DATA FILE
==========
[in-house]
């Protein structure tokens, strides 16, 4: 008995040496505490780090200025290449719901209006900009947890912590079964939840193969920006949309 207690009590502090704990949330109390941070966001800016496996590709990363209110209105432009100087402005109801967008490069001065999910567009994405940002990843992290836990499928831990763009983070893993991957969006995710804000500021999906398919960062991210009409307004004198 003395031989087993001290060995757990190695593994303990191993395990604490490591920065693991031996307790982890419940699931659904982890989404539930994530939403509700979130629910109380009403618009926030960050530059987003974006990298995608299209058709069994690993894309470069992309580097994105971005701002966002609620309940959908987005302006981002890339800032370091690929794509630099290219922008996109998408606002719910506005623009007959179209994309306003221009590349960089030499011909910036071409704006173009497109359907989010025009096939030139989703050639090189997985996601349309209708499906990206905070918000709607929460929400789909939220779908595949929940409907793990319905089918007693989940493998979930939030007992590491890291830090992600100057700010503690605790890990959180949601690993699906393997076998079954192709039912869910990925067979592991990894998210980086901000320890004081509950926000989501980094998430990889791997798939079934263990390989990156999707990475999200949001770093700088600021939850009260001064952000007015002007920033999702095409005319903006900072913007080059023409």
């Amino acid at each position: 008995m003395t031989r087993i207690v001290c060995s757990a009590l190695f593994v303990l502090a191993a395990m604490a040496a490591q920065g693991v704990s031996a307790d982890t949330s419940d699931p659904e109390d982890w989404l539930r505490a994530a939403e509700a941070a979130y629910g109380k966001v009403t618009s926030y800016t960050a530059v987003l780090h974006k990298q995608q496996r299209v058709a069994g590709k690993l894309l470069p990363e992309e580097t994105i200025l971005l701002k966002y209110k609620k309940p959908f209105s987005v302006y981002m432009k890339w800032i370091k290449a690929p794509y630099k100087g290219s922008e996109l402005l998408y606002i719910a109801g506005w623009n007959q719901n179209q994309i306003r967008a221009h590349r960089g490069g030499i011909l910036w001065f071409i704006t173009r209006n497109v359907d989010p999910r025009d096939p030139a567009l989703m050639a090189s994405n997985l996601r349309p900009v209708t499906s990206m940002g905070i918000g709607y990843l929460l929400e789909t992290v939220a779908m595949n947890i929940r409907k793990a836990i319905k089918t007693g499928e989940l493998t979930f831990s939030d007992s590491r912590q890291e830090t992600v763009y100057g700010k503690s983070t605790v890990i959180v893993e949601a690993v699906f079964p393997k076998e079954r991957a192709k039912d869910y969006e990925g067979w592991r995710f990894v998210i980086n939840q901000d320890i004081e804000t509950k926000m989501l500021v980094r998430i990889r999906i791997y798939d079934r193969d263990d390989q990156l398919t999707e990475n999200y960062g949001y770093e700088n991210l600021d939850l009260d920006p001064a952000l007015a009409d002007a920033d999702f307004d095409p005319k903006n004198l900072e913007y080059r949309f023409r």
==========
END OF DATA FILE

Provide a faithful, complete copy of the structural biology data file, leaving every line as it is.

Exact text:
[in-house]
């Protein structure tokens, strides 16, 4: 008995040496505490780090200025290449719901209006900009947890912590079964939840193969920006949309 207690009590502090704990949330109390941070966001800016496996590709990363209110209105432009100087402005109801967008490069001065999910567009994405940002990843992290836990499928831990763009983070893993991957969006995710804000500021999906398919960062991210009409307004004198 003395031989087993001290060995757990190695593994303990191993395990604490490591920065693991031996307790982890419940699931659904982890989404539930994530939403509700979130629910109380009403618009926030960050530059987003974006990298995608299209058709069994690993894309470069992309580097994105971005701002966002609620309940959908987005302006981002890339800032370091690929794509630099290219922008996109998408606002719910506005623009007959179209994309306003221009590349960089030499011909910036071409704006173009497109359907989010025009096939030139989703050639090189997985996601349309209708499906990206905070918000709607929460929400789909939220779908595949929940409907793990319905089918007693989940493998979930939030007992590491890291830090992600100057700010503690605790890990959180949601690993699906393997076998079954192709039912869910990925067979592991990894998210980086901000320890004081509950926000989501980094998430990889791997798939079934263990390989990156999707990475999200949001770093700088600021939850009260001064952000007015002007920033999702095409005319903006900072913007080059023409």
């Amino acid at each position: 008995m003395t031989r087993i207690v001290c060995s757990a009590l190695f593994v303990l502090a191993a395990m604490a040496a490591q920065g693991v704990s031996a307790d982890t949330s419940d699931p659904e109390d982890w989404l539930r505490a994530a939403e509700a941070a979130y629910g109380k966001v009403t618009s926030y800016t960050a530059v987003l780090h974006k990298q995608q496996r299209v058709a069994g590709k690993l894309l470069p990363e992309e580097t994105i200025l971005l701002k966002y209110k609620k309940p959908f209105s987005v302006y981002m432009k890339w800032i370091k290449a690929p794509y630099k100087g290219s922008e996109l402005l998408y606002i719910a109801g506005w623009n007959q719901n179209q994309i306003r967008a221009h590349r960089g490069g030499i011909l910036w001065f071409i704006t173009r209006n497109v359907d989010p999910r025009d096939p030139a567009l989703m050639a090189s994405n997985l996601r349309p900009v209708t499906s990206m940002g905070i918000g709607y990843l929460l929400e789909t992290v939220a779908m595949n947890i929940r409907k793990a836990i319905k089918t007693g499928e989940l493998t979930f831990s939030d007992s590491r912590q890291e830090t992600v763009y100057g700010k503690s983070t605790v890990i959180v893993e949601a690993v699906f079964p393997k076998e079954r991957a192709k039912d869910y969006e990925g067979w592991r995710f990894v998210i980086n939840q901000d320890i004081e804000t509950k926000m989501l500021v980094r998430i990889r999906i791997y798939d079934r193969d263990d390989q990156l398919t999707e990475n999200y960062g949001y770093e700088n991210l600021d939850l009260d920006p001064a952000l007015a009409d002007a920033d999702f307004d095409p005319k903006n004198l900072e913007y080059r949309f023409r």